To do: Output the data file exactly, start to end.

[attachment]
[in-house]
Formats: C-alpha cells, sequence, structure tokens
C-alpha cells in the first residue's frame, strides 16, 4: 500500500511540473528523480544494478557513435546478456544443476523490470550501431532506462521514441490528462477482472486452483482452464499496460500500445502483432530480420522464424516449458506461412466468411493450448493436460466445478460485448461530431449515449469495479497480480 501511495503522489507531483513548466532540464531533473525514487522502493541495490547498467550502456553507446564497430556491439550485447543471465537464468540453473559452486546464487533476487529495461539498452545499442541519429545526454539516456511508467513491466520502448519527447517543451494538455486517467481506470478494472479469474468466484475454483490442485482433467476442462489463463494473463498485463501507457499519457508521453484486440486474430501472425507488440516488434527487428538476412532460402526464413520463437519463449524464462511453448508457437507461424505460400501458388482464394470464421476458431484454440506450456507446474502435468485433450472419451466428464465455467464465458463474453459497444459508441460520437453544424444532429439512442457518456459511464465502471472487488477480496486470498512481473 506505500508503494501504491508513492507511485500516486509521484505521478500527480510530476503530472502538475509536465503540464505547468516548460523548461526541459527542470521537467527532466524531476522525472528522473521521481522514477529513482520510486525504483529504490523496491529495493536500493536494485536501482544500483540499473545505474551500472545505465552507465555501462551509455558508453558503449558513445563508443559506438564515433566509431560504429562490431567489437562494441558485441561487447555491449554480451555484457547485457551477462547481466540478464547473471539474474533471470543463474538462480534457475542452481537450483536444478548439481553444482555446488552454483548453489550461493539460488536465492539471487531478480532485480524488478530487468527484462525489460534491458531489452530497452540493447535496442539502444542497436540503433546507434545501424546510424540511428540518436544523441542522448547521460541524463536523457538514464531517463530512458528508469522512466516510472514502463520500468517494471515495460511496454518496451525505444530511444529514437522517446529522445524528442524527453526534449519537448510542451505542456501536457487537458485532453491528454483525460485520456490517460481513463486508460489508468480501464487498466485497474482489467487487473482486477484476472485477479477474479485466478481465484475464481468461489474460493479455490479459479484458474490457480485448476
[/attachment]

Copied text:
[in-house]
Formats: C-alpha cells, sequence, structure tokens
C-alpha cells in the first residue's frame, strides 16, 4: 500500500511540473528523480544494478557513435546478456544443476523490470550501431532506462521514441490528462477482472486452483482452464499496460500500445502483432530480420522464424516449458506461412466468411493450448493436460466445478460485448461530431449515449469495479497480480 501511495503522489507531483513548466532540464531533473525514487522502493541495490547498467550502456553507446564497430556491439550485447543471465537464468540453473559452486546464487533476487529495461539498452545499442541519429545526454539516456511508467513491466520502448519527447517543451494538455486517467481506470478494472479469474468466484475454483490442485482433467476442462489463463494473463498485463501507457499519457508521453484486440486474430501472425507488440516488434527487428538476412532460402526464413520463437519463449524464462511453448508457437507461424505460400501458388482464394470464421476458431484454440506450456507446474502435468485433450472419451466428464465455467464465458463474453459497444459508441460520437453544424444532429439512442457518456459511464465502471472487488477480496486470498512481473 506505500508503494501504491508513492507511485500516486509521484505521478500527480510530476503530472502538475509536465503540464505547468516548460523548461526541459527542470521537467527532466524531476522525472528522473521521481522514477529513482520510486525504483529504490523496491529495493536500493536494485536501482544500483540499473545505474551500472545505465552507465555501462551509455558508453558503449558513445563508443559506438564515433566509431560504429562490431567489437562494441558485441561487447555491449554480451555484457547485457551477462547481466540478464547473471539474474533471470543463474538462480534457475542452481537450483536444478548439481553444482555446488552454483548453489550461493539460488536465492539471487531478480532485480524488478530487468527484462525489460534491458531489452530497452540493447535496442539502444542497436540503433546507434545501424546510424540511428540518436544523441542522448547521460541524463536523457538514464531517463530512458528508469522512466516510472514502463520500468517494471515495460511496454518496451525505444530511444529514437522517446529522445524528442524527453526534449519537448510542451505542456501536457487537458485532453491528454483525460485520456490517460481513463486508460489508468480501464487498466485497474482489467487487473482486477484476472485477479477474479485466478481465484475464481468461489474460493479455490479459479484458474490457480485448476